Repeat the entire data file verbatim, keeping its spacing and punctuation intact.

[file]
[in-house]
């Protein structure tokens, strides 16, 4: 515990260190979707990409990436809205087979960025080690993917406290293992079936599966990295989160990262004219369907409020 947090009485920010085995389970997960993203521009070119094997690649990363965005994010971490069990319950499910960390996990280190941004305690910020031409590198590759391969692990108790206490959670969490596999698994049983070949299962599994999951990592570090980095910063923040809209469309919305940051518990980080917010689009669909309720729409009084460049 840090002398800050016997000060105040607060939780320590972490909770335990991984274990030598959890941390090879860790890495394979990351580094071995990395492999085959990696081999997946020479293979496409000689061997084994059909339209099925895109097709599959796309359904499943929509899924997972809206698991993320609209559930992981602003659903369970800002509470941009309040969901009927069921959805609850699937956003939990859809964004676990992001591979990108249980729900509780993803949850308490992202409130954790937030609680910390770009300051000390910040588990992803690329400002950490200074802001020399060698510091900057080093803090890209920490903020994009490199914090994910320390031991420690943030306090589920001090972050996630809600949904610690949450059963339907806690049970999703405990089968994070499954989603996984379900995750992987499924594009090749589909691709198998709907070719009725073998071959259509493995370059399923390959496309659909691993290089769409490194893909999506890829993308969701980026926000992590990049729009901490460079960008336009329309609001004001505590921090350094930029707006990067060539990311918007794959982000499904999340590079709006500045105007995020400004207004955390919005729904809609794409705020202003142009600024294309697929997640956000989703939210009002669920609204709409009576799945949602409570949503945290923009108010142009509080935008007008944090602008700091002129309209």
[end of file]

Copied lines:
[in-house]
């Protein structure tokens, strides 16, 4: 515990260190979707990409990436809205087979960025080690993917406290293992079936599966990295989160990262004219369907409020 947090009485920010085995389970997960993203521009070119094997690649990363965005994010971490069990319950499910960390996990280190941004305690910020031409590198590759391969692990108790206490959670969490596999698994049983070949299962599994999951990592570090980095910063923040809209469309919305940051518990980080917010689009669909309720729409009084460049 840090002398800050016997000060105040607060939780320590972490909770335990991984274990030598959890941390090879860790890495394979990351580094071995990395492999085959990696081999997946020479293979496409000689061997084994059909339209099925895109097709599959796309359904499943929509899924997972809206698991993320609209559930992981602003659903369970800002509470941009309040969901009927069921959805609850699937956003939990859809964004676990992001591979990108249980729900509780993803949850308490992202409130954790937030609680910390770009300051000390910040588990992803690329400002950490200074802001020399060698510091900057080093803090890209920490903020994009490199914090994910320390031991420690943030306090589920001090972050996630809600949904610690949450059963339907806690049970999703405990089968994070499954989603996984379900995750992987499924594009090749589909691709198998709907070719009725073998071959259509493995370059399923390959496309659909691993290089769409490194893909999506890829993308969701980026926000992590990049729009901490460079960008336009329309609001004001505590921090350094930029707006990067060539990311918007794959982000499904999340590079709006500045105007995020400004207004955390919005729904809609794409705020202003142009600024294309697929997640956000989703939210009002669920609204709409009576799945949602409570949503945290923009108010142009509080935008007008944090602008700091002129309209």